by Phil Phillips - Saturday, May 28, 2016
As the most populous city in America, it might not shock you to hear talk of government-sponsored birth control in New York City, but I was surprised when I heard it being discussed last week in relation to controlling whitetail deer. If an idea is ridiculously impractical or ill-advised, then it makes no sense. So now you have my take on New York City Mayor Bill de Blasio’s proposal to launch a $2 million deer-vasectomy campaign to control Staten Island’s excessive deer populations. (Perhaps this is why de Blasio’s job-approval rating sank this week to its lowest point since taking office.) Doesn’t he know that American hunters would cull the herd for free—and share the meat with family and friends and, as is often the case, with those less fortunate through Hunters for the Hungry programs?
The timing of de Blasio’s plan is ironic considering I was just in NYC for the live “Hunters Conserve Wildlife” debate on May 4 when two different audience members asked why birth control can’t be used across America instead of hunting. Even the two anti-hunters arguing against the fact that hunters conserve wildlife had no feasible answer. After the debate, I was approached by an event security guard from Staten Island who wanted to talk about how it is overrun with deer and that hunters are the solution to the problem. But it seems the mayor prefers to conduct a three-year experiment to capture bucks using air-drooped nets and tranquilizer darts and give them all vasectomies.
Reports indicate Staten Island had two dozen deer in 2008 and more than 700 in 2014 so imagine how many more inhabit the island in 2016. As noted by the Staten Island Advance, “the city would be nuts” to try and sterilize every buck. Bernd Blossey, an ecologist at Cornell University, emphasized, “It’s difficult for me to come up with all the reasons why this is a really stupid plan.”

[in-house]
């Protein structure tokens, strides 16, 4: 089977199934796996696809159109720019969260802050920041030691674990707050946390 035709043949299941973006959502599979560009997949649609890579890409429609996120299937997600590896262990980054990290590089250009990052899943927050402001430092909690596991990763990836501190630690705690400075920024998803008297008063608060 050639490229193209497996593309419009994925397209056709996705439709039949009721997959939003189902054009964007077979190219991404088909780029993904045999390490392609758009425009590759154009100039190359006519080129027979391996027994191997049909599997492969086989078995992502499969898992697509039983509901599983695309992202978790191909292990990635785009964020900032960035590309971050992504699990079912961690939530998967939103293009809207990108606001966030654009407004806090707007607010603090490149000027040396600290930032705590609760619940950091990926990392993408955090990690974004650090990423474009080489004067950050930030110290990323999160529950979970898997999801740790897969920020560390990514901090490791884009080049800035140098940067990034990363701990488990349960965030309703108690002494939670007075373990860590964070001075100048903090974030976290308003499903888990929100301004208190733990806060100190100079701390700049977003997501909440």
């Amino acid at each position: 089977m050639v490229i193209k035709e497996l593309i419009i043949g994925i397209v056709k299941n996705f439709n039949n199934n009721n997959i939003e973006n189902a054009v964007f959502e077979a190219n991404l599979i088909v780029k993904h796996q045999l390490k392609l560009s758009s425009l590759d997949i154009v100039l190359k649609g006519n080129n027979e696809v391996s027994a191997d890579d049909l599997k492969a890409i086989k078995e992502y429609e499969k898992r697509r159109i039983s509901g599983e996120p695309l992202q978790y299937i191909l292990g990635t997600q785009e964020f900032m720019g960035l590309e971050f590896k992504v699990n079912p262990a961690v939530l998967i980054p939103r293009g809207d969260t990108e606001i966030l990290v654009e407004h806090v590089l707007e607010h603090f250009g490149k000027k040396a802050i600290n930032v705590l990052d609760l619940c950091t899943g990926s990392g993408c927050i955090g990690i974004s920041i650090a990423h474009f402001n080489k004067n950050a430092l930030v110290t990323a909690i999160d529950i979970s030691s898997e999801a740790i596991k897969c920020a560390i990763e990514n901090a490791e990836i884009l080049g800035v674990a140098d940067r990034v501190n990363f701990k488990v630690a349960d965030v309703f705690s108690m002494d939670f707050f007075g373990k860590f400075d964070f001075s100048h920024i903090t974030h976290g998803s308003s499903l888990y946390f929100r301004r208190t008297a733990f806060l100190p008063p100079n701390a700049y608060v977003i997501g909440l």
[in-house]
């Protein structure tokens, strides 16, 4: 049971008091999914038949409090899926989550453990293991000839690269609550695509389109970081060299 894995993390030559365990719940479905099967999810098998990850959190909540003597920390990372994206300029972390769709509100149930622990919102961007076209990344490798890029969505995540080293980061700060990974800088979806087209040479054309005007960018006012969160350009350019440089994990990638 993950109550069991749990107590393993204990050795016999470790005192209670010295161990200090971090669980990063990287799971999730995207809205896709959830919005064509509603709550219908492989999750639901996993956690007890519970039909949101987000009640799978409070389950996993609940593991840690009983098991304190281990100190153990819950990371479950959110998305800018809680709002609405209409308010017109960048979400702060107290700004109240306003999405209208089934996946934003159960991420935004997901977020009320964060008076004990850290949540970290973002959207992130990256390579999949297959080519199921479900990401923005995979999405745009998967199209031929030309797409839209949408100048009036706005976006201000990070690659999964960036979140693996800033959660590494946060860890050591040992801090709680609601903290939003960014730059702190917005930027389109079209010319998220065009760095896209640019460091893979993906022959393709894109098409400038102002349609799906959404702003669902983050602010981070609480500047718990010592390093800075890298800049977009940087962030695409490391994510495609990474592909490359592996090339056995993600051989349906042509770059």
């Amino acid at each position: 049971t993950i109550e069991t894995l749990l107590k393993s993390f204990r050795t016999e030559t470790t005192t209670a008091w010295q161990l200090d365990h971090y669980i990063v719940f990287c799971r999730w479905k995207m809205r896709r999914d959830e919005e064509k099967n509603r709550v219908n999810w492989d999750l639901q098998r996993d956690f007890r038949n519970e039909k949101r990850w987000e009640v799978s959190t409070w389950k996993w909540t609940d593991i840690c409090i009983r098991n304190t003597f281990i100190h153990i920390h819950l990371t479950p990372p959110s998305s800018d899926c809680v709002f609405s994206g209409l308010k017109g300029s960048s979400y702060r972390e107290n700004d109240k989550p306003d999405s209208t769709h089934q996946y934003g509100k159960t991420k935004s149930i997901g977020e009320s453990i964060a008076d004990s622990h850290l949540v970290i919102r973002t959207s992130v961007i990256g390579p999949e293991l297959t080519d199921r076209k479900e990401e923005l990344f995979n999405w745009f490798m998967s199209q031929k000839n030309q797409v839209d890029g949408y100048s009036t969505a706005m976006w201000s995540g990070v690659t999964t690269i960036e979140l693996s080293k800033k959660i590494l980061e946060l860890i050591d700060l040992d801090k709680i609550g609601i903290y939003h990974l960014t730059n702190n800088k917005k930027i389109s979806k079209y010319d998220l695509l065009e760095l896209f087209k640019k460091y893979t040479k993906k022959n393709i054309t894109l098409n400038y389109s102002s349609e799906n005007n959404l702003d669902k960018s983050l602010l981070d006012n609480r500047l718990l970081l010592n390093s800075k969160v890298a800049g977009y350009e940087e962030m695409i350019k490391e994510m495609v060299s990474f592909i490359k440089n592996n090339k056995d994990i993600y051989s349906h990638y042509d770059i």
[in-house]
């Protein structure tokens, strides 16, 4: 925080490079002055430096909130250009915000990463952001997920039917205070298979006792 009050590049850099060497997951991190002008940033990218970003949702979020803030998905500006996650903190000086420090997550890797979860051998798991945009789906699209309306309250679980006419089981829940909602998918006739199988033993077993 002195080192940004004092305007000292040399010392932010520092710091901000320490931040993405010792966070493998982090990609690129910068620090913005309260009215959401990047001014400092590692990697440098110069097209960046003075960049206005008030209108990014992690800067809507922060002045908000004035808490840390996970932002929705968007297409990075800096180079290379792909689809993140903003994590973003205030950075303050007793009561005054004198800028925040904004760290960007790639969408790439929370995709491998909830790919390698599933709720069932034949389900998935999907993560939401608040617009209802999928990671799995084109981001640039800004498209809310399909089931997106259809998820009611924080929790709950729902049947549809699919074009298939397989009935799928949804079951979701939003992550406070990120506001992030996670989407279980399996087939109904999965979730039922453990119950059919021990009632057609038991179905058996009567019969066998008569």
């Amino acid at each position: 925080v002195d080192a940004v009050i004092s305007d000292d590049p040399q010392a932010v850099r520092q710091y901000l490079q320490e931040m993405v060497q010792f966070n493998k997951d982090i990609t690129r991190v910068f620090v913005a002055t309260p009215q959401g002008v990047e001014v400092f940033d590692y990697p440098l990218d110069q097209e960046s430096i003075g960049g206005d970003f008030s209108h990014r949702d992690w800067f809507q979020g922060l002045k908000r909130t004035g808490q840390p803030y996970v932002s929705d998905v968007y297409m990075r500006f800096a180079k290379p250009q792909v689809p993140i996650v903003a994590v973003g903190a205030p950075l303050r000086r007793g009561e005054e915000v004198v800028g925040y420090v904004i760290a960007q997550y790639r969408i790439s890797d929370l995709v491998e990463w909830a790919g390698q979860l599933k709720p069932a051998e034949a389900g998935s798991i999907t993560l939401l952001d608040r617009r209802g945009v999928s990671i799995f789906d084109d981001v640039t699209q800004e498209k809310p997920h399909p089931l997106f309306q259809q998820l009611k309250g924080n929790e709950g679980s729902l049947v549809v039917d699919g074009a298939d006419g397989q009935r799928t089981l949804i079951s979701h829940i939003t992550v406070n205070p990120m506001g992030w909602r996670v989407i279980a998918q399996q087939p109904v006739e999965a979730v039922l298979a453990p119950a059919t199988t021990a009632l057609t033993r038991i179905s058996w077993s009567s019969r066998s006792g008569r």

In step with Blossey’s comments, Dr. Paul Curtis, also with Cornell University, told the New York Post, “This proposal has no chance of success whatsoever,” adding that it would be extremely difficult to capture and operate on even 50 percent of the bucks. Backing up Blossey, Dr. Bob Warren of The Deer Laboratory at the University of Georgia told the Post that does will simply come back into heat if not impregnated, and that bucks from outside the borough could move in to breed—further trouncing the costly experiment’s efforts.
Mayor de Blasio’s campaign is said to be the first of its kind as cities that tried birth control in the past have gone the doe-sterilization route. So just how much will each vasectomy cost? We may know soon enough as the New York Observer says the goal is to begin the first phase of the three-year plan this fall. But while such a proposal is well outside the boundaries of common sense, I doubt most hunters are fazed. In our fight to save hunting’s future, we aren’t about to let anti-hunters to get us off our game.
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